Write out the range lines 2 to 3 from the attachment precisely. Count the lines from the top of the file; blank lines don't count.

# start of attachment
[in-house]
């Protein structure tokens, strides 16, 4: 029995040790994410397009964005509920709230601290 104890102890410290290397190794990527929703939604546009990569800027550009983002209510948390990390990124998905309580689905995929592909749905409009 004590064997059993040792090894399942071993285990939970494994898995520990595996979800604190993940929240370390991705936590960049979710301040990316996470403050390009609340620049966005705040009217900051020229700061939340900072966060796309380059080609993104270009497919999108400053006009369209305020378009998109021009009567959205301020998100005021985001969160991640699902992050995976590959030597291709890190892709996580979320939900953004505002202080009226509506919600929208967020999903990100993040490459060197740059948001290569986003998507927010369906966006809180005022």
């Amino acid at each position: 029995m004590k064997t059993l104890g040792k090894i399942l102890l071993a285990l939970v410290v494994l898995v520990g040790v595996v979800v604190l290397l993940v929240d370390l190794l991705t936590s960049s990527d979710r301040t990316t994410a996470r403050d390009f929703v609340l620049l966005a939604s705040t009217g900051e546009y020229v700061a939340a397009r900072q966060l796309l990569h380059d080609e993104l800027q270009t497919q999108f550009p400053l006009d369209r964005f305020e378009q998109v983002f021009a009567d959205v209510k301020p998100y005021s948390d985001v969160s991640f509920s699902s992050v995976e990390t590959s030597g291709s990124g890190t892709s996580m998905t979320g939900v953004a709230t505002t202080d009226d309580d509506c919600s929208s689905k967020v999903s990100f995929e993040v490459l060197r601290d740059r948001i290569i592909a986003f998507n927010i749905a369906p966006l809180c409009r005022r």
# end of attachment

């Protein structure tokens, strides 16, 4: 029995040790994410397009964005509920709230601290 104890102890410290290397190794990527929703939604546009990569800027550009983002209510948390990390990124998905309580689905995929592909749905409009 004590064997059993040792090894399942071993285990939970494994898995520990595996979800604190993940929240370390991705936590960049979710301040990316996470403050390009609340620049966005705040009217900051020229700061939340900072966060796309380059080609993104270009497919999108400053006009369209305020378009998109021009009567959205301020998100005021985001969160991640699902992050995976590959030597291709890190892709996580979320939900953004505002202080009226509506919600929208967020999903990100993040490459060197740059948001290569986003998507927010369906966006809180005022």
């Amino acid at each position: 029995m004590k064997t059993l104890g040792k090894i399942l102890l071993a285990l939970v410290v494994l898995v520990g040790v595996v979800v604190l290397l993940v929240d370390l190794l991705t936590s960049s990527d979710r301040t990316t994410a996470r403050d390009f929703v609340l620049l966005a939604s705040t009217g900051e546009y020229v700061a939340a397009r900072q966060l796309l990569h380059d080609e993104l800027q270009t497919q999108f550009p400053l006009d369209r964005f305020e378009q998109v983002f021009a009567d959205v209510k301020p998100y005021s948390d985001v969160s991640f509920s699902s992050v995976e990390t590959s030597g291709s990124g890190t892709s996580m998905t979320g939900v953004a709230t505002t202080d009226d309580d509506c919600s929208s689905k967020v999903s990100f995929e993040v490459l060197r601290d740059r948001i290569i592909a986003f998507n927010i749905a369906p966006l809180c409009r005022r």